Right now the winds are howlin’ and the snow is a blowin’ and there are at least 14 inches accumulated at my house. Of course, I love it, as nature encourages me to chill and regroup and brace for the imminent onslaught of spring. However, it is not the most fertile ground for my garden-writing self. Fortunately I have a muse in the form of an angel named Peggy who is always flush with inspirational topics. She is also (ugh-hum) my editor who doesn’t allow smiley faces in my print writing. The muse suggests that I write about doing all those things that I have been saying that “you/we should do” for years and yet never seem to get around to.
The problem with spring is that everything happens at once and then, in a flash, it’s over! And spring is the time when most of the garden “should-do’s” need to be done. So let me attempt to inspire you (and me) to get it done this year! No getting distracted and no procrastination. Thus you have no excuse to miss this year’s window of opportunity.
There are a few things that should be done before plants break dormancy, or at least before they start to really leaf out. Anything you have been meaning to move should be your first priority. Do it as soon as the ground thaws enough to get a shovel in the ground. It will cause the least trauma to the plant and when it wakes up in its new home it will immediately start putting out some roots without already having the burden of supporting leaves and flowers. This is a rule of thumb. I can’t possibly cover all of the exceptions and plant-specific caveats so please don’t decide to move your prized specimen tree because “Mel said” and send me a bill (or subpoena!) when it doesn’t live. The rule is especially important for most trees and shrubs; but perennials as well will probably recover much faster than if they are moved during the season. Having said that, as you well know, rules are meant to be broken. So don’t fret…I certainly move perennials at other times; I even move trees and shrubs, if I have to, for a good reason. Spring just doesn’t last long enough for me to get it all done!
Another high-priority task is dividing plants. Do it in the Spring for the same reasons as above; the divisions will all suffer less trauma and have a much better chance of taking off quickly. Also it is a lot easier to dig in the Spring when the soil is nice and moist after a lovely mud season. But remember, if you are digging and tromping around in your beds while they are wet, it is a good idea to try to avoid soil compaction. It is one of the worst gardening evils. I have never done this, but a good idea is to put down a piece of plywood to help distribute your weight as you jump up and down cursing the shovel trying to get it through the soil and roots.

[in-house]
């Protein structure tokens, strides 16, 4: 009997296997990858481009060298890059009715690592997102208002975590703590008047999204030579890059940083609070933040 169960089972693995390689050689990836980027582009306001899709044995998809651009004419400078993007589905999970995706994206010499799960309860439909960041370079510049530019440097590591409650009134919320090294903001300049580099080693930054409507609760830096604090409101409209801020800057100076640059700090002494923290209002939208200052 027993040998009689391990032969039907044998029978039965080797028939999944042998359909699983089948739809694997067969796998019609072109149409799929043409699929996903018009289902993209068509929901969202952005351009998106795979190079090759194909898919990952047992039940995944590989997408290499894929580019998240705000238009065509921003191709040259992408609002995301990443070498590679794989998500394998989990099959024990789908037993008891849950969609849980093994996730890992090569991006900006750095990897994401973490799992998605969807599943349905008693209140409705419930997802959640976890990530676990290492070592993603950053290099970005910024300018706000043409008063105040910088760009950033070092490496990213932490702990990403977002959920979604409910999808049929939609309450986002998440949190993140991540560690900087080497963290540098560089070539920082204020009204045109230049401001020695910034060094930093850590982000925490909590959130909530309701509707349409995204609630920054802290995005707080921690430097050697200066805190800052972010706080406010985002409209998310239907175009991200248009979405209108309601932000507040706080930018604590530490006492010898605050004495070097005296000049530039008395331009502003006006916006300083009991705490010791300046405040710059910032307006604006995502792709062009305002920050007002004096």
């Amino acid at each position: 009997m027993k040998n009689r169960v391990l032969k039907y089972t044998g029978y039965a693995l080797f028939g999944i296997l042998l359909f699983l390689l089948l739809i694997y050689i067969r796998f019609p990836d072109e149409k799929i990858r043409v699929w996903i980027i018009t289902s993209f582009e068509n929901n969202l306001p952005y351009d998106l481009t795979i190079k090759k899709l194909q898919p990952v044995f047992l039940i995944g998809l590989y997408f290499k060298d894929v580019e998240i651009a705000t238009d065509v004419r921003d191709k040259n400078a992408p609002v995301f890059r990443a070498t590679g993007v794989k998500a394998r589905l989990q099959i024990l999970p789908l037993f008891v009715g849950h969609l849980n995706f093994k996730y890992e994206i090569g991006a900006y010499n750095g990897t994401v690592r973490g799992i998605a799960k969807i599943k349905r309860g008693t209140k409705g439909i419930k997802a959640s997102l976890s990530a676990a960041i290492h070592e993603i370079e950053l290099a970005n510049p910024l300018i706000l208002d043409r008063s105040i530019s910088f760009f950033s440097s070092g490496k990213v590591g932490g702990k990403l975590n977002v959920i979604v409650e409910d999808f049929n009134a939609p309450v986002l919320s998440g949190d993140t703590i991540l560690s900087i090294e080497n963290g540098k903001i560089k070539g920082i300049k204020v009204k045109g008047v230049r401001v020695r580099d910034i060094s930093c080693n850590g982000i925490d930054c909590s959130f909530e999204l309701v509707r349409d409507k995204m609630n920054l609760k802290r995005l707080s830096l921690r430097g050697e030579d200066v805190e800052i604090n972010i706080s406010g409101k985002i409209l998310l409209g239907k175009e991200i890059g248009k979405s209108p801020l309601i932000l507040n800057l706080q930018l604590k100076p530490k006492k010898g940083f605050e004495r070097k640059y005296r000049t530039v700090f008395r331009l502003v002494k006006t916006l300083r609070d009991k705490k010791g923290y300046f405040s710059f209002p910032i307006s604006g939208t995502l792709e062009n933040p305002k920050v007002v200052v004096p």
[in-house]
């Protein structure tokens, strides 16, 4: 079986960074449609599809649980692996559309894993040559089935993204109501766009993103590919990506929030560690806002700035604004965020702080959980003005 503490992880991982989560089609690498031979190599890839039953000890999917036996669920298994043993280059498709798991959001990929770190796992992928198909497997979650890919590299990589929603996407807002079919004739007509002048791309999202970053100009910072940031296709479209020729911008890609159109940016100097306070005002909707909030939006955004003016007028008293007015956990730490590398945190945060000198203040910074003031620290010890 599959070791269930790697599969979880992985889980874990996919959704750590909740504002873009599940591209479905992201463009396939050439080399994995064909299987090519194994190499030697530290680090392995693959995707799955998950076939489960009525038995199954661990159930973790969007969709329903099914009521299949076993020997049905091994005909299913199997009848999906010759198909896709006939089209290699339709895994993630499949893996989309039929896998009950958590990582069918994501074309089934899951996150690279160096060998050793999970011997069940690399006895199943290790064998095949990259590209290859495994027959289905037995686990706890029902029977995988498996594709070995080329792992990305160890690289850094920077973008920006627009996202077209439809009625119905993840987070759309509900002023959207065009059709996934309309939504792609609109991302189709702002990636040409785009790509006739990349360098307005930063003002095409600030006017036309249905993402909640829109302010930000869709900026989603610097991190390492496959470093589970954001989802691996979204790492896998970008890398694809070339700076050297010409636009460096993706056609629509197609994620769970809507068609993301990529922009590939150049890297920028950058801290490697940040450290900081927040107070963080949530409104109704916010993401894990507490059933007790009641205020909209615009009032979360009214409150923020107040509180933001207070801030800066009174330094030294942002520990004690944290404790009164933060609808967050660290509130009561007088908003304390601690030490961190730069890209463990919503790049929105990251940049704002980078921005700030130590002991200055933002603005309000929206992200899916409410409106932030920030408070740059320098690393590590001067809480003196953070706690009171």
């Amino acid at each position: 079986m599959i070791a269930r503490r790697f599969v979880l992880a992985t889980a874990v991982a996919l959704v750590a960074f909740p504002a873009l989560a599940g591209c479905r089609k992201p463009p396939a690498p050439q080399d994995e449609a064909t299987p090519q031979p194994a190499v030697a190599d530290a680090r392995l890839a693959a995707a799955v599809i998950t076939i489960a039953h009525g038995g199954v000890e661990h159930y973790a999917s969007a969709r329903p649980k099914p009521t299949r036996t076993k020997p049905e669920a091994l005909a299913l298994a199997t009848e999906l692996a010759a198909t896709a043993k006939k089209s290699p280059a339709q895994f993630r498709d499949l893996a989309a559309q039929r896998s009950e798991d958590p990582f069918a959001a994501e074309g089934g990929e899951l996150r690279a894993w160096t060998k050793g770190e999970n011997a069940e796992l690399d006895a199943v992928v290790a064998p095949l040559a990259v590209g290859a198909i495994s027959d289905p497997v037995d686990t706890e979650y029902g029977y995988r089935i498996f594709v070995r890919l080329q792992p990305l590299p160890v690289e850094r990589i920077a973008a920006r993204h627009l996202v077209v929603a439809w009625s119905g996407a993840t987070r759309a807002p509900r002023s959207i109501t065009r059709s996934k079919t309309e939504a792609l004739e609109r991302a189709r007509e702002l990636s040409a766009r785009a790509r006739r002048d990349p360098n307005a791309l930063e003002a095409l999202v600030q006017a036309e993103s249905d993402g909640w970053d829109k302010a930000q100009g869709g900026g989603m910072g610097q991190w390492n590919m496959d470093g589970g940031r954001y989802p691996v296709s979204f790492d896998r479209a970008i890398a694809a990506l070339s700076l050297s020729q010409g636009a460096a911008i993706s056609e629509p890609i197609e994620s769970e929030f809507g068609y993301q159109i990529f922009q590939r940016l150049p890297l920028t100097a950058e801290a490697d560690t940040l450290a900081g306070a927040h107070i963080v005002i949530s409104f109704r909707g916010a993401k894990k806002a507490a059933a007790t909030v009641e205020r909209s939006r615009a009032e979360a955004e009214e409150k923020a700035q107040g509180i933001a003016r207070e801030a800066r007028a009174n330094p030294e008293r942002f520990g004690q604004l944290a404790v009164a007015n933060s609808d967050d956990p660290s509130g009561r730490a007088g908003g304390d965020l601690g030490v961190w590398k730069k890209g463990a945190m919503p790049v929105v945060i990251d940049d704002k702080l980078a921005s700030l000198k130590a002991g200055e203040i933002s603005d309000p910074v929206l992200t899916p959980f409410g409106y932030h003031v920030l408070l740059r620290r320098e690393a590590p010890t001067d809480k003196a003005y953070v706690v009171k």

My amsonia (Blue Star) has gotten way too big for its spot and is in desperate need of division and moving. There is a cup plant (silphium perfoliatum) that is trying to take over my garden; a bunch of Annabelle hydrangeas and Southern bush honeysuckle are way out of control. I commit to you now that I am going to deal with at least the aforementioned this Spring.
Next on your spring work list: pruning. A lot of pruning should be done before bud break. If you have shrubs or small trees that have grown too big or unshapely, make a point of getting out there and pruning it first thing this spring or as soon as we have a nice enough day to enjoy it. I love to prune so this is not a big hurdle for me. Again, a disclaimer: You need to know if the plant you are pruning blooms on old wood (blooms in the spring) or new wood (blooms later in the season). If you prune lilacs, rhododendrons, azaleas, ninebarks, mock orange, weigela, magnolias or forsythia in spring you will not get blooms this season. This is just a partial list but you get the idea. You can prune your evergreens (judiciously please), maples, nearly all hydrangeas that grow here, willows, apples, cherries (if you do it early enough), buckeyes, spirea, burning bush, boxwood, dogwoods …
Finally – do that spring cleaning! Revamp the bed that got away from you and is now 60% weeds, throw out all of the half-filled, hardened, dried out, expired fertilizers, pesticides and amendments in the shed. While you are at it, why don’t you just clean out the whole shed? You have been saying that you were going to to do that for years, right?
Pick at least one of the things I mentioned and as your garden therapist, I promise that you will feel better.~
Mell Bellar is the owner of Zone4 Landscapes and is a passionate Andes gardener.